187703
Didier Chambaretaud
Posted over 3 years ago
Regina Dugan: From mach-20 glider to hummingbird drone
Actually, I did translate a couple of talks and felt afterwards that my first understanding was not deep enough. I that case, I feel that Regina's talk really is inadvertently more about her doubts than about science nor technical wonders... After all, doubts are a great subject too if we accept that a talk is not always about answering questions but rather sometimes about asking them ... Regina could perhaps not go too far down that path ... or was not ready yet. The debate here clearly illustrates the kind of doubts that one can have. Am I candid in that ? I think that true progress can be achieved when it starts right where we stand (in that case: in a military lab), not in an ideal peaceful world. Progress can then end up as Regina says ... you never know where, may be saving planet earth !!! Finally, having someone officially representing a military agency expressing (although a bit clumsily) her inner candid doubts in such a way is to me a sure sign of some kind of human progress. I credit TED for that.
187703
Didier Chambaretaud
Posted over 3 years ago
Regina Dugan: From mach-20 glider to hummingbird drone
I have just finished the translation of this talk. Being forced to really deeply listen to be able to translate accurately, I have experienced several cases where I suddenly felt like defending the speaker when he or she was criticized in this forum. This time, I remain a little "untouched" by this talk. Clearly, I enjoy being amazed by the wonders of science and technology but it is clear that Regina falls a bit short to answer Chris understated "questions". She is trying to be emotional which is of course typical of a TED talk. She puts forward the help and support of her dead collegue ... and still why do I feel that her show does not sound quite natural ? However, we still need to believe in some kind of human progress. And we know that some of our greatest achievements came about thanks to military investments and in that sense I totally agree with Victor's stand point and I accept Regina's enthousiasm for DARPA ... At the same time, Regina is so willing to convince us that I wonder whether she is totally convinced herself. Look at the way she uneasily partly avoids Chris' last question ... Defending innovation from a military view point in front of a TED audience is already something. And I will keep her piece of advice: "be nice to nerds" because we need more than ever to find new solutions to both old and new challenges !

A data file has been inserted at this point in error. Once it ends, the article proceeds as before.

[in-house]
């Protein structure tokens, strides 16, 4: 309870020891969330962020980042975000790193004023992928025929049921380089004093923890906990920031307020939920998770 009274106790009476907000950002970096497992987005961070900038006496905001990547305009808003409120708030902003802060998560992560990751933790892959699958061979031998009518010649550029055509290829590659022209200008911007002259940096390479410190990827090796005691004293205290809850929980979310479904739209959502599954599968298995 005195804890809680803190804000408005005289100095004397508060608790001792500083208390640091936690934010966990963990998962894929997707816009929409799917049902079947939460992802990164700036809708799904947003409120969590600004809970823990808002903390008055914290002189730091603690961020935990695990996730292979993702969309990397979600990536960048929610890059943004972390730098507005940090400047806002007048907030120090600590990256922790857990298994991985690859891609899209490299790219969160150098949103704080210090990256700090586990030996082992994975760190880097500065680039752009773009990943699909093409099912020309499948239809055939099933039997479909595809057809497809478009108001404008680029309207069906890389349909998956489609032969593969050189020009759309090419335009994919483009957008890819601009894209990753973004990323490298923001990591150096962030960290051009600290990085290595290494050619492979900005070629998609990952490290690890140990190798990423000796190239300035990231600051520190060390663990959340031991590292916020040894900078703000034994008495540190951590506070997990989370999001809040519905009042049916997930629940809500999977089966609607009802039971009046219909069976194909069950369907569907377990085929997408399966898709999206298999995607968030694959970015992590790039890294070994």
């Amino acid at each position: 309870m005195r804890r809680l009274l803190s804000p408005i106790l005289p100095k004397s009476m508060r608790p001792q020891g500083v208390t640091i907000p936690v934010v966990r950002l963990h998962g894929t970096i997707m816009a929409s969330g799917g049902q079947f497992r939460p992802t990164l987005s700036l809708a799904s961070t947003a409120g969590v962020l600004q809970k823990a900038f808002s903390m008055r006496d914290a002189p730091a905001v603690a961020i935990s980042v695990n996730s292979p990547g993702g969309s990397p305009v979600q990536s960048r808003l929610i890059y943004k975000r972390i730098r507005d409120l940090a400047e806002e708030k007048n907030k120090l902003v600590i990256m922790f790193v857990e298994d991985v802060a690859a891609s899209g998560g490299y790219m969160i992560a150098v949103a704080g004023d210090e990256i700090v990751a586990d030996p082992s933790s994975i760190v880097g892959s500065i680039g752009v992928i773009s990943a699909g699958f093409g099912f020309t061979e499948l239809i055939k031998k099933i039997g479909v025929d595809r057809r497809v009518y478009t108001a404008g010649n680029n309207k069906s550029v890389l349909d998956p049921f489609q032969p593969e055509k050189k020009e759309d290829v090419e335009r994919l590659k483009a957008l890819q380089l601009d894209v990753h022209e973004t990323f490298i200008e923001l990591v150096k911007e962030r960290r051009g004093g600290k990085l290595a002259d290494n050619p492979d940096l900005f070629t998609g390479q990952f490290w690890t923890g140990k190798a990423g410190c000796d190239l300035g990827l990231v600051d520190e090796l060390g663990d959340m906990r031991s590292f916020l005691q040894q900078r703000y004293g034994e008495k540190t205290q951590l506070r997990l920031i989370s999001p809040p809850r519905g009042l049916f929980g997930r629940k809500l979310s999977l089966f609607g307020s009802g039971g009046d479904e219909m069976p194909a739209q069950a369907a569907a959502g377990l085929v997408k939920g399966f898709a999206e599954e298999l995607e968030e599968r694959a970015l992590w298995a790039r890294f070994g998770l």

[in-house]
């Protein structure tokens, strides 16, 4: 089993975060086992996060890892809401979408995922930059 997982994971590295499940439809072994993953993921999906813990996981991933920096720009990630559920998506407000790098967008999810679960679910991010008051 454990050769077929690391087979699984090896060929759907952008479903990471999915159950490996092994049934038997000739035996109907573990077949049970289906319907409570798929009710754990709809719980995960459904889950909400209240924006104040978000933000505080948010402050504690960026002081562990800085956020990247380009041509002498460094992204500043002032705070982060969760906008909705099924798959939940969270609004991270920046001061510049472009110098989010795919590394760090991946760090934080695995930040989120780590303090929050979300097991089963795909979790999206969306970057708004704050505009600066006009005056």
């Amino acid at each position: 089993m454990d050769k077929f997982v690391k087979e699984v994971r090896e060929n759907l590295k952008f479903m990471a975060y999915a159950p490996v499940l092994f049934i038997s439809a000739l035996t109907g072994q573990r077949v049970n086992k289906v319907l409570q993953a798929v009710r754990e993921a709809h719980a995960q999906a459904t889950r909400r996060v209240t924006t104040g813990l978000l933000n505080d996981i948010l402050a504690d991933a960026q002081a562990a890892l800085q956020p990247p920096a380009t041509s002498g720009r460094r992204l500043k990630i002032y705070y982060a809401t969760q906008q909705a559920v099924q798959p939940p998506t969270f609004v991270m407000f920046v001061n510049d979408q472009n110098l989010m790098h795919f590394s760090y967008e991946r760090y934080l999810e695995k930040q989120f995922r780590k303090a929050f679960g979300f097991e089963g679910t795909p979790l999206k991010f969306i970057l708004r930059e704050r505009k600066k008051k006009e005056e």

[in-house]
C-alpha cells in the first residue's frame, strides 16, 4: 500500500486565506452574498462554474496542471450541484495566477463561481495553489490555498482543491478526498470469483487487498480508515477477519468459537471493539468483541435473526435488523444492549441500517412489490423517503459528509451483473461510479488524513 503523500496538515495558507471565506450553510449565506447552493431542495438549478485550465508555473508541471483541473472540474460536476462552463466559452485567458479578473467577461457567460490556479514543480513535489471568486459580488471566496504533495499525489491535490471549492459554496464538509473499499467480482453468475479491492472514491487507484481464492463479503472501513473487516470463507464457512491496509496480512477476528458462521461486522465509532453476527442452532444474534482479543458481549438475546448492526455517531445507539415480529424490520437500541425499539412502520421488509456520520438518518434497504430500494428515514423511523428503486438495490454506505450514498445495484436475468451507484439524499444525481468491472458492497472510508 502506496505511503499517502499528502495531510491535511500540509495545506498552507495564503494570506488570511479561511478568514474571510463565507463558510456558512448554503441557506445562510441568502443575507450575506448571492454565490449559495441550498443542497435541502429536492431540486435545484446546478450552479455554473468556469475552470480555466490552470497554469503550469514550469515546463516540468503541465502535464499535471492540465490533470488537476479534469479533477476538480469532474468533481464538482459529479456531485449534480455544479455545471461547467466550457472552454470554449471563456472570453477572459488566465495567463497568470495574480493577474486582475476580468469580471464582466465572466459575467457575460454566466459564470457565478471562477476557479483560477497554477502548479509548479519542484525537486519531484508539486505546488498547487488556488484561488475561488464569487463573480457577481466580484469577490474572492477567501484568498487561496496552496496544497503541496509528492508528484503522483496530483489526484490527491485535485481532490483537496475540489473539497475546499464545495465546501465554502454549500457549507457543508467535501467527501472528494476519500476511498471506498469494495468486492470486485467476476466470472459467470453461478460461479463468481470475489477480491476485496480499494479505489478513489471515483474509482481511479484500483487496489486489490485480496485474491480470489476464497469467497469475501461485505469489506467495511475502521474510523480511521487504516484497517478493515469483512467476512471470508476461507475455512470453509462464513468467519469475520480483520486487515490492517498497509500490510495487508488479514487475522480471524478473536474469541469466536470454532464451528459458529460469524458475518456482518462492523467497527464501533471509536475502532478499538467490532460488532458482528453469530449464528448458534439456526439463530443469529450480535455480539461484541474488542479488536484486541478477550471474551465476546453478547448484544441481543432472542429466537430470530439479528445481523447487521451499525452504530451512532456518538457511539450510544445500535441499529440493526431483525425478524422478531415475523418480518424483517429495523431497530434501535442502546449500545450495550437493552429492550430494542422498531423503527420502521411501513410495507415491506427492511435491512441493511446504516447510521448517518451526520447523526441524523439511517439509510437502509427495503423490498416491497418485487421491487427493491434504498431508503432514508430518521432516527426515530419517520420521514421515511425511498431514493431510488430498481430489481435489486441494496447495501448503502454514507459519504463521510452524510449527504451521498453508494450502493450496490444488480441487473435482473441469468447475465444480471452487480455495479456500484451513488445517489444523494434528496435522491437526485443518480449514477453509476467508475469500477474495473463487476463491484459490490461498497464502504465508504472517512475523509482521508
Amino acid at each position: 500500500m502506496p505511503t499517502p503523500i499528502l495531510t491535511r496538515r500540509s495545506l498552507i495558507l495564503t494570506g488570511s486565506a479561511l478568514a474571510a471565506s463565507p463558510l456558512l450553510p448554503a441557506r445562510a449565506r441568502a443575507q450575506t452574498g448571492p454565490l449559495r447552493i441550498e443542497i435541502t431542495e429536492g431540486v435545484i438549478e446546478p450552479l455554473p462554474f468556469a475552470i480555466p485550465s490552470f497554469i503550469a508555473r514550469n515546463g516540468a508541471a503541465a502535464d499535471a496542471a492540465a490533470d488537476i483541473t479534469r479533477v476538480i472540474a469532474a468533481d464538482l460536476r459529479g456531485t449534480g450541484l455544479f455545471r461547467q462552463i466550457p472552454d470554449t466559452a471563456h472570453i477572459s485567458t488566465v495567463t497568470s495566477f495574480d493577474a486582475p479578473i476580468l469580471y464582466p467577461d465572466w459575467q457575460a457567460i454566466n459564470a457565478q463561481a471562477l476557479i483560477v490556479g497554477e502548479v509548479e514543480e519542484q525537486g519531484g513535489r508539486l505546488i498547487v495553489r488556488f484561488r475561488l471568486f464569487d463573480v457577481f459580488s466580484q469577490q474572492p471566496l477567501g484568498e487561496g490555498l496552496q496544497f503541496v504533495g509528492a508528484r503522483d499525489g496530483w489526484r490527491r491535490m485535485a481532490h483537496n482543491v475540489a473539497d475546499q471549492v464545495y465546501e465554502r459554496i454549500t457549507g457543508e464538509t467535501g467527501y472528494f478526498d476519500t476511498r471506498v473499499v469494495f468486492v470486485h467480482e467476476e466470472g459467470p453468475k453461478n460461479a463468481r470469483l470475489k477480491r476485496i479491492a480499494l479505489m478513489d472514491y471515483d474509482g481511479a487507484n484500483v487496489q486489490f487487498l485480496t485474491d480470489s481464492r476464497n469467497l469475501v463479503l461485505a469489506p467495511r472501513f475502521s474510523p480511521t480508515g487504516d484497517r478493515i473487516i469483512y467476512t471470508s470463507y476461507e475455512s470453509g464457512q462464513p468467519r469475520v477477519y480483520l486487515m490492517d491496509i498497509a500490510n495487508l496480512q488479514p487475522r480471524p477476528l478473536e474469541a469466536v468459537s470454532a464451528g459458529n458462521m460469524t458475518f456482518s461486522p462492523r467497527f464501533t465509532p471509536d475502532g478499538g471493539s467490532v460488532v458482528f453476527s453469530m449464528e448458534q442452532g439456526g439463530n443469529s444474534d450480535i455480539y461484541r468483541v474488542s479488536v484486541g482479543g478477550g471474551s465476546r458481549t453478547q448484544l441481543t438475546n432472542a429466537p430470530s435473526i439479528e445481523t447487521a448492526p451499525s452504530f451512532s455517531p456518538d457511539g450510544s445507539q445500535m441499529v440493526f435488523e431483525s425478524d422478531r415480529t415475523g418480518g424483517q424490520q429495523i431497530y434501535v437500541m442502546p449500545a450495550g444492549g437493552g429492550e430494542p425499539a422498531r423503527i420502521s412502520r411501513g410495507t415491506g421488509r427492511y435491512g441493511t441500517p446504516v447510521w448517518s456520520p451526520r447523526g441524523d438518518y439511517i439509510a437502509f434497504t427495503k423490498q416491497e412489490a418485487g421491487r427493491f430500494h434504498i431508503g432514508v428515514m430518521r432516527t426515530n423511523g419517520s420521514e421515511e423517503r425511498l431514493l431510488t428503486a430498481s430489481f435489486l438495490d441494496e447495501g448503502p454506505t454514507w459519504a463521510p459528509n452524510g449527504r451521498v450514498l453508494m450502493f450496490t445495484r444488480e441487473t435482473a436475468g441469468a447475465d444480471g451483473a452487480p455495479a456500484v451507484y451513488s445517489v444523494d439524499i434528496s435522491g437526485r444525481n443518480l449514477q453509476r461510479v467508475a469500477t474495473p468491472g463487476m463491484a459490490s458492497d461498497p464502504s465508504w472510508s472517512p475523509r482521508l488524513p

187703
Didier Chambaretaud
Posted almost 4 years ago
Kate Hartman: The art of wearable communication
This talk raises a bit of a controversy. Although the subject is totally different, this talk reminds me of Edward Tenner on «unexpected consequences ». I have just finished the translation of Kate's talk subtitles in French just the way I finished those of Mr Tenner a couple of weeks ago and much in the same way, I suddenly discover criticisms on the TED forum. Criticisms are fine to me but I'd like to share with you my personal experience with this talk. At first, like some of you, I was not impressed. Then after finishing the translation, I slowly realized the importance of kate's message. I first viewed her creations as funny ways to attract attention. Not art really, not science for sure. Just humour at best. Then, going through the text and symbols one by one, I realized that Kate is a fantastic educationalist. The very reactions about her talk are in themselves an evidence of what she is saying. I am no serious judge about Art but I suddenly understood how deep her message ran about « LISTENING » and how this might shape our personal and collective future... If you are interested, my blog (see profile) develops a few items about Kate'talk around: TED, humour, teaching, interfaces, Art and scams. I hope it not against this forum's policy but my article would too long here.